Monday, August 24, 2009

Java programmers: you must read these two books

Recently, there has been a lot of hype around the idea of using different languages for programming the JVM. Many languages are available, as you probably know. However, I think two of these languages are specifically worth taking a look at because they approach the problem quite differently. These languages are Scala and Clojure.

So, what is the problem? The problem is, in my opinion, that the Java language (not the JVM) has stagnated. When Java was created, one of the primary goals was a significant simplification compared to C++. And I would argue, that this goal was reached. Java has deserved it's success. However, the landscape has changed over the last couple of years and Java did not evolve. Example areas include concurrency, functional programming, metaprogramming (internal) DSLs and type systems. As a consequence, alternatives languages flourished.

It is interesting to see how Clojure and Scala address this challenge very (although not completely) differently. I'd say the only thing they have in common is their emphasis on functional programming.

So let us look at some of the differences:

Typing: Scala is strongly typed, even more strongly than Java, but it comes with a sophisticated type inferencer to make sure the type system does not get in your way. Clojure on the other hand uses dynamic typing (duck typing, specifically), like so many of the "newer" languages. Consequently, Scala has a very sophisticated compiler, whereas Clojure emphasizes much more the runtime system.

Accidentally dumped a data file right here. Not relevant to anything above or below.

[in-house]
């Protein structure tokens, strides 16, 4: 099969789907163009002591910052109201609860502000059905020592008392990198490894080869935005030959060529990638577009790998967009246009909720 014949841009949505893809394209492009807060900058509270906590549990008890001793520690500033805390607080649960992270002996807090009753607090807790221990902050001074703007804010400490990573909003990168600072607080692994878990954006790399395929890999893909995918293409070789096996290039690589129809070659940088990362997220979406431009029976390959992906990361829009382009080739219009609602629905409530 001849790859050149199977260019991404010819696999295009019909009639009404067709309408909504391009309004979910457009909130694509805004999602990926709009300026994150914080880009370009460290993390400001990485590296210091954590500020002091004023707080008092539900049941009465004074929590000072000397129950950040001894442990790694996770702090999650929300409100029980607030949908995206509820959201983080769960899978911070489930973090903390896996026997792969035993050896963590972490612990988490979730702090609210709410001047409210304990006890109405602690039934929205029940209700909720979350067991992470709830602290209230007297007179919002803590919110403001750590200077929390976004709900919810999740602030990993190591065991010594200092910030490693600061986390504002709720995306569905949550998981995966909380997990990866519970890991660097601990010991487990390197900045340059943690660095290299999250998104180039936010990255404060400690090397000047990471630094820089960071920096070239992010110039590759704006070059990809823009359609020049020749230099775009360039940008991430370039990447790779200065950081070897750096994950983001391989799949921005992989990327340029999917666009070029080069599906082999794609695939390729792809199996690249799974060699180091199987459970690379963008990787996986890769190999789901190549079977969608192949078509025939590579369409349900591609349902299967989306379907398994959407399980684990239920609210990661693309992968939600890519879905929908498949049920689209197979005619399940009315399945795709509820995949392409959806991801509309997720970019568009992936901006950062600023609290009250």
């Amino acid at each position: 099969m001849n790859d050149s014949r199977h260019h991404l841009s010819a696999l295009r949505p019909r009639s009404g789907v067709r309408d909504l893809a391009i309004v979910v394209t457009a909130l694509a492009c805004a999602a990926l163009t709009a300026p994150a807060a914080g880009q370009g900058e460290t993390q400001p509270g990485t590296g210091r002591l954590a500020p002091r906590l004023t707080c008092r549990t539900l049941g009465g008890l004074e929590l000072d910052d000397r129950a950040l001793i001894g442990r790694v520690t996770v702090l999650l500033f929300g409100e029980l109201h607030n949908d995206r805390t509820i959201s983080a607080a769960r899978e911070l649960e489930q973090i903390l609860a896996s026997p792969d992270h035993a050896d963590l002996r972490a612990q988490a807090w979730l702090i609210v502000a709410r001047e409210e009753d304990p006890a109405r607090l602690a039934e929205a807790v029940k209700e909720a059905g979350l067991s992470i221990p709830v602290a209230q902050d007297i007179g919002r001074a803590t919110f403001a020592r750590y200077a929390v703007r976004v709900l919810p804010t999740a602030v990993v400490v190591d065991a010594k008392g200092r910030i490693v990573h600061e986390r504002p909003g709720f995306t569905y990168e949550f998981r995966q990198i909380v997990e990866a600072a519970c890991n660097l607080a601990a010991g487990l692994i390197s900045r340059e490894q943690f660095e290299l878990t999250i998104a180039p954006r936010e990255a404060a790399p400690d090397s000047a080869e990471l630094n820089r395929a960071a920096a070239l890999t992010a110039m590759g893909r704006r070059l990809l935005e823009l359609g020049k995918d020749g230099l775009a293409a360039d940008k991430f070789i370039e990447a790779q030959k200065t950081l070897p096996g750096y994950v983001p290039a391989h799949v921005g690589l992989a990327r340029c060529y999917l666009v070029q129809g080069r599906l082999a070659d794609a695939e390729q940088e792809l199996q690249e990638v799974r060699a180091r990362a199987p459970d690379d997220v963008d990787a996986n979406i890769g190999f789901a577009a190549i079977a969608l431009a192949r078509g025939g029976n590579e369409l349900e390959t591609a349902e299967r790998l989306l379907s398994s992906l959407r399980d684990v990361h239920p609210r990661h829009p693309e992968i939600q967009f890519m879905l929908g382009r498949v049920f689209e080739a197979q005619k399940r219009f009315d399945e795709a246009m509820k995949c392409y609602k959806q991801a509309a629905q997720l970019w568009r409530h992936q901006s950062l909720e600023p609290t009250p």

Concurrency: Scala uses the actor model. Actors are lightweight threads that communicate by message passing. Clojure mainly relies on immutable data structures and pure functions, but it also comes with a software transactional memory facility for managing shared state without requiring developers to manually manage locks.

Syntax: Scala's syntax is in the tradition of Java. Although it reduces noise significantly (thanks to type inference and many other useful conventions) it is still driven by keywords and different special symbols. Clojure on the other hand, in the tradition of Lisp, basically treats everything as a list. I have not yet made up my mind as to which syntactic style I prefer. My stomach tells me I prefer Scala style. However, I do recognize that the simplicity orthogonality of Lisp like syntax provides for some very powerful facilities (macros)

Extensibility and Metaprogramming: Both languages emphasize extensibility in the sense that you should be able to use libraries to provide powerful functionality, which ideally looks like as if it would be built into the language. As usual in Lisps, closure provides a macro system that supports the definition of almost arbitrary special forms (as long as they still look like a list, syntactically - that's the catch, of course). In Scala, by being able to avoid the dot operator, parentheses and semicolons and through clever use of functions, you can achieve some of the same goals (there is also a compiler plug-in framework).